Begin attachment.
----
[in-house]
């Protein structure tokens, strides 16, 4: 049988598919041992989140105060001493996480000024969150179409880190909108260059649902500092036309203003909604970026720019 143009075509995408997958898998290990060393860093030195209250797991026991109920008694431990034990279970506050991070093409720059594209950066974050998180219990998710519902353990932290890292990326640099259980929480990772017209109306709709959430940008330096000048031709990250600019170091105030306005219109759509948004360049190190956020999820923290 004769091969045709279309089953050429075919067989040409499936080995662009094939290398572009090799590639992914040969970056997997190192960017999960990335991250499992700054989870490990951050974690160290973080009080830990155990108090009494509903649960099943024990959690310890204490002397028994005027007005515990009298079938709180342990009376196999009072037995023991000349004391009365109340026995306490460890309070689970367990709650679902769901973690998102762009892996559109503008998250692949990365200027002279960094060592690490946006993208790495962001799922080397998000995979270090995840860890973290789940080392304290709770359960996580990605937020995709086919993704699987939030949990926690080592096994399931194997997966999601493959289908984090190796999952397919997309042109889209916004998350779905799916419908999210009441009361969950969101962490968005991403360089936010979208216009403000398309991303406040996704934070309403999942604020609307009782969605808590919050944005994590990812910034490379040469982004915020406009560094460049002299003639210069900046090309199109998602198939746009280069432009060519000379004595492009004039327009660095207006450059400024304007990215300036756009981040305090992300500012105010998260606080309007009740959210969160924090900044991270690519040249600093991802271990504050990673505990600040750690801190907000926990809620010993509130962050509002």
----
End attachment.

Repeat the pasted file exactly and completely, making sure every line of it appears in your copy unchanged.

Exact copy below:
[in-house]
């Protein structure tokens, strides 16, 4: 049988598919041992989140105060001493996480000024969150179409880190909108260059649902500092036309203003909604970026720019 143009075509995408997958898998290990060393860093030195209250797991026991109920008694431990034990279970506050991070093409720059594209950066974050998180219990998710519902353990932290890292990326640099259980929480990772017209109306709709959430940008330096000048031709990250600019170091105030306005219109759509948004360049190190956020999820923290 004769091969045709279309089953050429075919067989040409499936080995662009094939290398572009090799590639992914040969970056997997190192960017999960990335991250499992700054989870490990951050974690160290973080009080830990155990108090009494509903649960099943024990959690310890204490002397028994005027007005515990009298079938709180342990009376196999009072037995023991000349004391009365109340026995306490460890309070689970367990709650679902769901973690998102762009892996559109503008998250692949990365200027002279960094060592690490946006993208790495962001799922080397998000995979270090995840860890973290789940080392304290709770359960996580990605937020995709086919993704699987939030949990926690080592096994399931194997997966999601493959289908984090190796999952397919997309042109889209916004998350779905799916419908999210009441009361969950969101962490968005991403360089936010979208216009403000398309991303406040996704934070309403999942604020609307009782969605808590919050944005994590990812910034490379040469982004915020406009560094460049002299003639210069900046090309199109998602198939746009280069432009060519000379004595492009004039327009660095207006450059400024304007990215300036756009981040305090992300500012105010998260606080309007009740959210969160924090900044991270690519040249600093991802271990504050990673505990600040750690801190907000926990809620010993509130962050509002």